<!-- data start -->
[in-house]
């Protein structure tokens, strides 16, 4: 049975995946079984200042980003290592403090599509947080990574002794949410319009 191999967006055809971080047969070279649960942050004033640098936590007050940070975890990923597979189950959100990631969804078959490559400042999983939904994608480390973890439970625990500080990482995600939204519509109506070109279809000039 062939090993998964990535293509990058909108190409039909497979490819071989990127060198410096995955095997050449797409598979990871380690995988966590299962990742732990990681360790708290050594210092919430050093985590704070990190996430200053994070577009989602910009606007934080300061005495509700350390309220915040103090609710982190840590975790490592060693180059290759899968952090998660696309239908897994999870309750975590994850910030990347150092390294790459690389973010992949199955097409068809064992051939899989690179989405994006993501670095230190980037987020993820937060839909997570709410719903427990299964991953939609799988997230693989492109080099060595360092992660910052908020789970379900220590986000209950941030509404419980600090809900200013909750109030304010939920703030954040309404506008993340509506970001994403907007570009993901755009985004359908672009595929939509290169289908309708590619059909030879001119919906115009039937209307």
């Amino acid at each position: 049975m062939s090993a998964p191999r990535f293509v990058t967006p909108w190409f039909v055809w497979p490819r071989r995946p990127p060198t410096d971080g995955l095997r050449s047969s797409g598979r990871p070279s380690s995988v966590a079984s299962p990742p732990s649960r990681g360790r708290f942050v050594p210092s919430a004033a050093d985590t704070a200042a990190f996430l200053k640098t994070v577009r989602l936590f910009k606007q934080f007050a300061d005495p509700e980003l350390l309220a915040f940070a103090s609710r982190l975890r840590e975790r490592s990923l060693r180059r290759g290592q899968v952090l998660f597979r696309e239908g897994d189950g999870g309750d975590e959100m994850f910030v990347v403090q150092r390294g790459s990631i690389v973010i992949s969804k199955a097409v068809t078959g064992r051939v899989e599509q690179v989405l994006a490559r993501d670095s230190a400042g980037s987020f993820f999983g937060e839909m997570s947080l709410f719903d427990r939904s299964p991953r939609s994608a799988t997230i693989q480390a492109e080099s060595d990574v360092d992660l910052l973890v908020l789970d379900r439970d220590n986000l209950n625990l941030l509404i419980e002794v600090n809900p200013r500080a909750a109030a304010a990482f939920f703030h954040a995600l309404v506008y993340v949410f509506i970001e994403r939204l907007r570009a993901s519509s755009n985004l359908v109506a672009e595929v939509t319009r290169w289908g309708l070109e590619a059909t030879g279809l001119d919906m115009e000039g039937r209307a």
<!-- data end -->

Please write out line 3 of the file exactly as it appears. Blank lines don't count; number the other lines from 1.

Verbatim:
């Amino acid at each position: 049975m062939s090993a998964p191999r990535f293509v990058t967006p909108w190409f039909v055809w497979p490819r071989r995946p990127p060198t410096d971080g995955l095997r050449s047969s797409g598979r990871p070279s380690s995988v966590a079984s299962p990742p732990s649960r990681g360790r708290f942050v050594p210092s919430a004033a050093d985590t704070a200042a990190f996430l200053k640098t994070v577009r989602l936590f910009k606007q934080f007050a300061d005495p509700e980003l350390l309220a915040f940070a103090s609710r982190l975890r840590e975790r490592s990923l060693r180059r290759g290592q899968v952090l998660f597979r696309e239908g897994d189950g999870g309750d975590e959100m994850f910030v990347v403090q150092r390294g790459s990631i690389v973010i992949s969804k199955a097409v068809t078959g064992r051939v899989e599509q690179v989405l994006a490559r993501d670095s230190a400042g980037s987020f993820f999983g937060e839909m997570s947080l709410f719903d427990r939904s299964p991953r939609s994608a799988t997230i693989q480390a492109e080099s060595d990574v360092d992660l910052l973890v908020l789970d379900r439970d220590n986000l209950n625990l941030l509404i419980e002794v600090n809900p200013r500080a909750a109030a304010a990482f939920f703030h954040a995600l309404v506008y993340v949410f509506i970001e994403r939204l907007r570009a993901s519509s755009n985004l359908v109506a672009e595929v939509t319009r290169w289908g309708l070109e590619a059909t030879g279809l001119d919906m115009e000039g039937r209307a």